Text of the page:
There’s no questioning that the SAFE Banking Act enjoys bipartisan support, based on the six times that it’s passed through the House in some form and the cosponsorships that the companion bill has in the Senate.

But between Schumer’s insistence on passing comprehensive reform first, and the recalcitrance of Republican minority leadership in the chamber when it comes to marijuana issues, the measure’s prospects of moving to the president’s desk remain in doubt.

Many stakeholders and advocates had hoped that the banking language would be included in the final report for a manufacturing bill called the America COMPETES Act that’s currently in bicameral conference, but leadership recently reached an agreement to exclude it during negotiations. That’s why Perlmutter is again filing it as an amendment to NDAA.

He said that the “same basics apply” to this amendment as they did last year, with respect to public safety aspects of the reform proposal. What’s different this round, he said, is that his office received a CBO score that shows the measure actually “brings money into the United States.”

It remains to be seen whether the CBO opinion will change the political dynamics in the Senate, but Perlmutter’s office confirmed to Marijuana Moment that they received a score that showed that the SAFE Banking Act would result in cost savings of about $500,000 over a 10-year period (2022-2032). A staffer was not able to share the text of the analysis, however, and CBO did not respond to a query by press time.

The marijuana banking legislation is just one of about a dozen drug policy-related proposals that the Rules Committee is taking up on Tuesday. The panel will determine which, if any, of these will be made in order for floor consideration.

Lawmakers have tried to attach drug policy reform to NDAA in past session, with mixed results. For the Fiscal Year 2023 bill, however, there seemed to be even wider, bipartisan interest in using the defense bill as a vehicle for cannabis and psychedelics policy.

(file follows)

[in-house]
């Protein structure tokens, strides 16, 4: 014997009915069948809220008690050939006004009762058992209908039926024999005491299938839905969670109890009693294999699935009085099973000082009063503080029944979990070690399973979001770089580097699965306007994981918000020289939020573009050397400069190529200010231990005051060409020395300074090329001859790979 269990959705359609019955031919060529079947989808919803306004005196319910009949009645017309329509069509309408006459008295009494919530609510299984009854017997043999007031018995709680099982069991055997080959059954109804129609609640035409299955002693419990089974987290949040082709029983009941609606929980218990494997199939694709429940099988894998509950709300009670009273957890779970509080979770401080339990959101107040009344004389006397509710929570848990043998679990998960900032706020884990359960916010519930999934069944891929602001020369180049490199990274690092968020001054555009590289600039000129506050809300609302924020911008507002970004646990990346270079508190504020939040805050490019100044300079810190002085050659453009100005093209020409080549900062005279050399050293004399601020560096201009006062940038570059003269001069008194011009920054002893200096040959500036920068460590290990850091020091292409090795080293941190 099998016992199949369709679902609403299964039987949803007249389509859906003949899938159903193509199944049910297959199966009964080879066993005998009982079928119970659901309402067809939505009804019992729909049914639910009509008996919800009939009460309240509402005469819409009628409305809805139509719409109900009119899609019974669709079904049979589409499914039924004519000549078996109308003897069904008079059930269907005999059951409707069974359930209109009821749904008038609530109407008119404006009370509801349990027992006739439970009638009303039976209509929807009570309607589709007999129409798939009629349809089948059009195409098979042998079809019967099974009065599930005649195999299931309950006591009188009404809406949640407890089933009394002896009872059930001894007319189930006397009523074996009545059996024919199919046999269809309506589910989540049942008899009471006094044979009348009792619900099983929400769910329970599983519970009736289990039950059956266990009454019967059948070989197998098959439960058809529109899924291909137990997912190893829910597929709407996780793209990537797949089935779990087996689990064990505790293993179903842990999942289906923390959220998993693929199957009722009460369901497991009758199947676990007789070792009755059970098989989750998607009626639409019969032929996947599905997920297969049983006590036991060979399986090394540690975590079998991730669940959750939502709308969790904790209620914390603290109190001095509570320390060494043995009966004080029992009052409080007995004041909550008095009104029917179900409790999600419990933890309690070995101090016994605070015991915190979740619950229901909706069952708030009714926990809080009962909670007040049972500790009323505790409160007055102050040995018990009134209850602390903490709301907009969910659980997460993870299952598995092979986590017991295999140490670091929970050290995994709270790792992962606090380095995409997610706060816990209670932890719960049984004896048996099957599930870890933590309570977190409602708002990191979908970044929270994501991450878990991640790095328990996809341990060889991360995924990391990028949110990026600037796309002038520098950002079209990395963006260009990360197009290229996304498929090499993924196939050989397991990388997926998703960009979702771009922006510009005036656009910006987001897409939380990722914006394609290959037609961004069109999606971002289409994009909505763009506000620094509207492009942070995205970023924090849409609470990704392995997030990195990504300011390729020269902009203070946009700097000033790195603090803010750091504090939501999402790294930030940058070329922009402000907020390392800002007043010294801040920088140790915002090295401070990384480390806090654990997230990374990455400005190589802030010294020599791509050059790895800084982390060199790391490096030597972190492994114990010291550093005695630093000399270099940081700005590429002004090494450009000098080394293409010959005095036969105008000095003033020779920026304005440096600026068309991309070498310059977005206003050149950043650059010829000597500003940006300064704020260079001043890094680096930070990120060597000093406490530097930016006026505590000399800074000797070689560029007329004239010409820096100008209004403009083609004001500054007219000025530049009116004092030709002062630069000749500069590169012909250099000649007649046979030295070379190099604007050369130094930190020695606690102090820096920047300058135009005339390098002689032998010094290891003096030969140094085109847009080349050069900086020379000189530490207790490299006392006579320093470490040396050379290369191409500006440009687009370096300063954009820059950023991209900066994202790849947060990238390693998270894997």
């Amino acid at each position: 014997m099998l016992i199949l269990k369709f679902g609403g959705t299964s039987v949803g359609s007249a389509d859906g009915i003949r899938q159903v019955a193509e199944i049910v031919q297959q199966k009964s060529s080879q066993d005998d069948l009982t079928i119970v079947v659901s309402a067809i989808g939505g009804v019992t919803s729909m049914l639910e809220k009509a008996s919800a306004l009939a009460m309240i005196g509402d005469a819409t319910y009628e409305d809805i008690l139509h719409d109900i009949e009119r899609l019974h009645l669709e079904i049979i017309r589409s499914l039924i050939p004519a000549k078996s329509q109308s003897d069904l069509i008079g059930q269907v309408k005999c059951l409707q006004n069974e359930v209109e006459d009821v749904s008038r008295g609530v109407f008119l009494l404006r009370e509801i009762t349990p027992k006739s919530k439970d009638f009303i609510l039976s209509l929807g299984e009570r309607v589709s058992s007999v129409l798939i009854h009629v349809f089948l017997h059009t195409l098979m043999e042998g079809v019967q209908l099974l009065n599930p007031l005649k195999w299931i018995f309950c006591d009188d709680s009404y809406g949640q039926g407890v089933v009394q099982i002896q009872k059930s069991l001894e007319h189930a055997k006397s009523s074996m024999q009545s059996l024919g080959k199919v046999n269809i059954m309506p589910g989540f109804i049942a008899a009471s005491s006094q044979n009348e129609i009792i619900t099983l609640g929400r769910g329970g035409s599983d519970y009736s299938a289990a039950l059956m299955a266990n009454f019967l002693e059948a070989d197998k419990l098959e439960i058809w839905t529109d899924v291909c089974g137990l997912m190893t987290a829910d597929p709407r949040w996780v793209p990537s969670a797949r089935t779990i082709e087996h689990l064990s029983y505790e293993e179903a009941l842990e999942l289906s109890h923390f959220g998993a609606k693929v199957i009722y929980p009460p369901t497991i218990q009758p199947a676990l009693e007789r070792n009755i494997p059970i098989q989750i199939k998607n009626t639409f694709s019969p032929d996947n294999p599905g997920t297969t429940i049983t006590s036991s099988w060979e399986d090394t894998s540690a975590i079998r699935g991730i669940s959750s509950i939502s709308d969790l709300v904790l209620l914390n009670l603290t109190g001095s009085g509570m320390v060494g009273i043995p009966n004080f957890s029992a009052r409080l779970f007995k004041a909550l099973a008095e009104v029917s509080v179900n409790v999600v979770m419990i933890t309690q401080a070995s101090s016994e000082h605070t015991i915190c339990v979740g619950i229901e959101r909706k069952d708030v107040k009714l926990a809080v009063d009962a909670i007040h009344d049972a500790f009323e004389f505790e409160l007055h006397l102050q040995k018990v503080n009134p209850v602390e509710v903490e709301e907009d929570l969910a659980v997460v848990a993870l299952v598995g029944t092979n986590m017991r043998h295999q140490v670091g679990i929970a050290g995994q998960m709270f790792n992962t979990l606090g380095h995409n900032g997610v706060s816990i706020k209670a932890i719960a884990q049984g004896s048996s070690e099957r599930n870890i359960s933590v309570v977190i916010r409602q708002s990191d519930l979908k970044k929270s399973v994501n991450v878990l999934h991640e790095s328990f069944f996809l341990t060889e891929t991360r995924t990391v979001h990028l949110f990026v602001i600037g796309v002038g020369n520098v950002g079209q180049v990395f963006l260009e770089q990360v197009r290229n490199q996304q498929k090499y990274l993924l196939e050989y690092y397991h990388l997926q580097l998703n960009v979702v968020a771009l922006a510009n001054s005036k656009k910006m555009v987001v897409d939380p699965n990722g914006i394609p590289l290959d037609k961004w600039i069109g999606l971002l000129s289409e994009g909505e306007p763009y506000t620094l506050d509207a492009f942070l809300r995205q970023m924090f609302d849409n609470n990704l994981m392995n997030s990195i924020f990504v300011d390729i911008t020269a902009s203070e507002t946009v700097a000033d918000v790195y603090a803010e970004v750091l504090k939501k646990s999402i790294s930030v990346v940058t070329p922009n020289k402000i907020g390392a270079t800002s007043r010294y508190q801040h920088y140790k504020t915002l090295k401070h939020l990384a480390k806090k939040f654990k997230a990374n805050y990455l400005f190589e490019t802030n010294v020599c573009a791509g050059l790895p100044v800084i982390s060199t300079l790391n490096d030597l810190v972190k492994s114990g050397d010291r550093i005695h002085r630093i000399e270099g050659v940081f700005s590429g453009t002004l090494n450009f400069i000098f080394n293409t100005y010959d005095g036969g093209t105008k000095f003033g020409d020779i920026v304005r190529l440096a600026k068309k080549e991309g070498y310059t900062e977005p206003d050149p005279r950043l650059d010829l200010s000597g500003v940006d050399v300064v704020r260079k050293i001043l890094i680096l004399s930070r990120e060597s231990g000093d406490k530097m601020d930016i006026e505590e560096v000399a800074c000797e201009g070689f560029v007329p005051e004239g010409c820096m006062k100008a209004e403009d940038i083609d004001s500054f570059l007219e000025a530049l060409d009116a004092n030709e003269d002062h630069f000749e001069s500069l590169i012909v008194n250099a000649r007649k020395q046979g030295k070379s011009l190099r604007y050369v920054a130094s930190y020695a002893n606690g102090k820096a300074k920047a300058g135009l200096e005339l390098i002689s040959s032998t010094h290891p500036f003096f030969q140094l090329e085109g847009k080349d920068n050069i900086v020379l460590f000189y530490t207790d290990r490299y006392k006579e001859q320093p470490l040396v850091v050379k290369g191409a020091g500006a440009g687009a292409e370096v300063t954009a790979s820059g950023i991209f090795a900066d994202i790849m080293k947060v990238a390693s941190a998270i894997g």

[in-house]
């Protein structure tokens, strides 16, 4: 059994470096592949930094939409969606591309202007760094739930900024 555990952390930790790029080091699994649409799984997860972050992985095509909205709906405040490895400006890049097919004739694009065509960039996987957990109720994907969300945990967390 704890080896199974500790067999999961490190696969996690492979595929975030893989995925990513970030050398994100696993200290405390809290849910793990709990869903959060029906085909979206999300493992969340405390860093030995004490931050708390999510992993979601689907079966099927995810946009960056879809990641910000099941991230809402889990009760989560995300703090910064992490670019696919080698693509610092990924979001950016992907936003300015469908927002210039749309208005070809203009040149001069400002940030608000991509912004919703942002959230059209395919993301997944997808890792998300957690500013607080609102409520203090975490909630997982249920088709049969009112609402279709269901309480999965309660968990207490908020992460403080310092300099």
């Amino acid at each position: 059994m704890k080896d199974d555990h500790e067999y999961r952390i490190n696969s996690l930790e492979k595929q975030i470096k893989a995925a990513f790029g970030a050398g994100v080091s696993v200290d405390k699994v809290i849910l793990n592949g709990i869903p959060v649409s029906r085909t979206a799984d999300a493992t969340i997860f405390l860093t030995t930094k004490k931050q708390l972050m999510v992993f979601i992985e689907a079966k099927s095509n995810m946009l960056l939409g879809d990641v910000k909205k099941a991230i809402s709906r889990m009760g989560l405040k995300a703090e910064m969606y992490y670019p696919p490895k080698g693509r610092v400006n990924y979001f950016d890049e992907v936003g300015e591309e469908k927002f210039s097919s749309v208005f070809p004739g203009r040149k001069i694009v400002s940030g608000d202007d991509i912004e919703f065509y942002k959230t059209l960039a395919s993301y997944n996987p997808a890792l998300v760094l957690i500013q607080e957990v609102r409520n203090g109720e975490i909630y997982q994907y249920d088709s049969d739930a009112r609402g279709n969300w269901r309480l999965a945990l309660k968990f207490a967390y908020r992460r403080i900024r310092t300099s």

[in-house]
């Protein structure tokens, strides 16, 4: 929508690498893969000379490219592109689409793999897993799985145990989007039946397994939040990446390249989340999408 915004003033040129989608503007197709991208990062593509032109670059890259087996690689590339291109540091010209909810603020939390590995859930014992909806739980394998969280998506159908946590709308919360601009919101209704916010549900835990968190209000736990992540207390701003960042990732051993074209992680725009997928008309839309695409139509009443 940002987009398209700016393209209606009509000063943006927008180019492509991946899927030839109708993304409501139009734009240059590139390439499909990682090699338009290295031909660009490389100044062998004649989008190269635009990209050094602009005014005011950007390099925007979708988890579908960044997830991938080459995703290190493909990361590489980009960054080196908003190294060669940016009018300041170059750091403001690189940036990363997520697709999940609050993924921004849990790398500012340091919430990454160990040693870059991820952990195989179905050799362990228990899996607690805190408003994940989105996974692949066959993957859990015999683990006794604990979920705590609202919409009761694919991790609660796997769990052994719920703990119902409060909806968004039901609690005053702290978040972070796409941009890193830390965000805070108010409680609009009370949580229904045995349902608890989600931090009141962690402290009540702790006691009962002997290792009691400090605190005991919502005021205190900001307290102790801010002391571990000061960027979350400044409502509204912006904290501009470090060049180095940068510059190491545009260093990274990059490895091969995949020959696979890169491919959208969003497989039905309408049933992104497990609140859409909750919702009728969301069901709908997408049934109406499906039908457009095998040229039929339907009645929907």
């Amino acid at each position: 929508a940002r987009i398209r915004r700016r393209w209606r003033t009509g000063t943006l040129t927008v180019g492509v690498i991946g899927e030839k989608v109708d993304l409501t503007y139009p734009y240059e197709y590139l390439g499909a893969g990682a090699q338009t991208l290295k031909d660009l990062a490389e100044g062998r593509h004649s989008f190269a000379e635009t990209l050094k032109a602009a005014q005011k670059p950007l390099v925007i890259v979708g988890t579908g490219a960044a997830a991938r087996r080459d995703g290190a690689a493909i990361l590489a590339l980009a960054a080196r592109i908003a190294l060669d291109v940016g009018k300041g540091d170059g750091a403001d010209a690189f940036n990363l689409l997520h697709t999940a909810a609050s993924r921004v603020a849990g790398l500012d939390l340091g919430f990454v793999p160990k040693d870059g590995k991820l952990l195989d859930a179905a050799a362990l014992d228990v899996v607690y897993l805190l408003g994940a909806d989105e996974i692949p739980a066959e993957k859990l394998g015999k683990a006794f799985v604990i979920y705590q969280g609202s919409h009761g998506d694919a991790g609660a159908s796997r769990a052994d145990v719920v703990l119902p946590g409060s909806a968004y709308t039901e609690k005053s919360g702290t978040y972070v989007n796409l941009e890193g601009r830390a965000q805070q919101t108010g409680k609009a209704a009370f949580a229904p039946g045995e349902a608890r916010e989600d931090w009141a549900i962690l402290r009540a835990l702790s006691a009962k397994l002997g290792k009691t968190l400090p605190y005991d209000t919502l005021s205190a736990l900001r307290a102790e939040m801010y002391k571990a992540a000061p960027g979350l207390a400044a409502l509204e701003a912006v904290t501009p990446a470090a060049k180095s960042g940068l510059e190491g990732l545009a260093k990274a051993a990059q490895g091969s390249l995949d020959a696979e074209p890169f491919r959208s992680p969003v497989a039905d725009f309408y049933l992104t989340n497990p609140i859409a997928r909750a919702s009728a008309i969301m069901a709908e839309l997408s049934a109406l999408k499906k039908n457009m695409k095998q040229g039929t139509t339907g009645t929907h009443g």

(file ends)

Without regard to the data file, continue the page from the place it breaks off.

Two marijuana measures were already added to NDAA in the House Armed Services Committee, including one from Rep. Anthony Brown (D-MD) that concerns cannabis sentencing standards under military code, mandating that the Military Justice Review Panel “develop recommendations specifying appropriate sentencing ranges for offenses involving the use and possession of marijuana.”

Another amendment sponsored by Rep. Seth Moulton (D-MA) would require the Department of Defense (DOD) to research marijuana as an opioid alternative for military members with certain health conditions.

Other amendments touch on policies such as VA home loan benefits for veterans who use medical cannabis and allowing VA doctors to fill out recommendations for medical marijuana, for example.

Meanwhile, a bipartisan bill to provide military veterans with access to medical marijuana was reintroduced in Congress last month, with Reps. Earl Blumeanuer (D-OR) and Rep. Brian Mast (R-FL) as the chief sponsors.

The reform, which is identical to committee-approved versions from past years and also cosponsored by Cannabis Caucus co-chair Rep. Dave Joyce (R-OH), was previously pursued through the appropriations process as an amendment.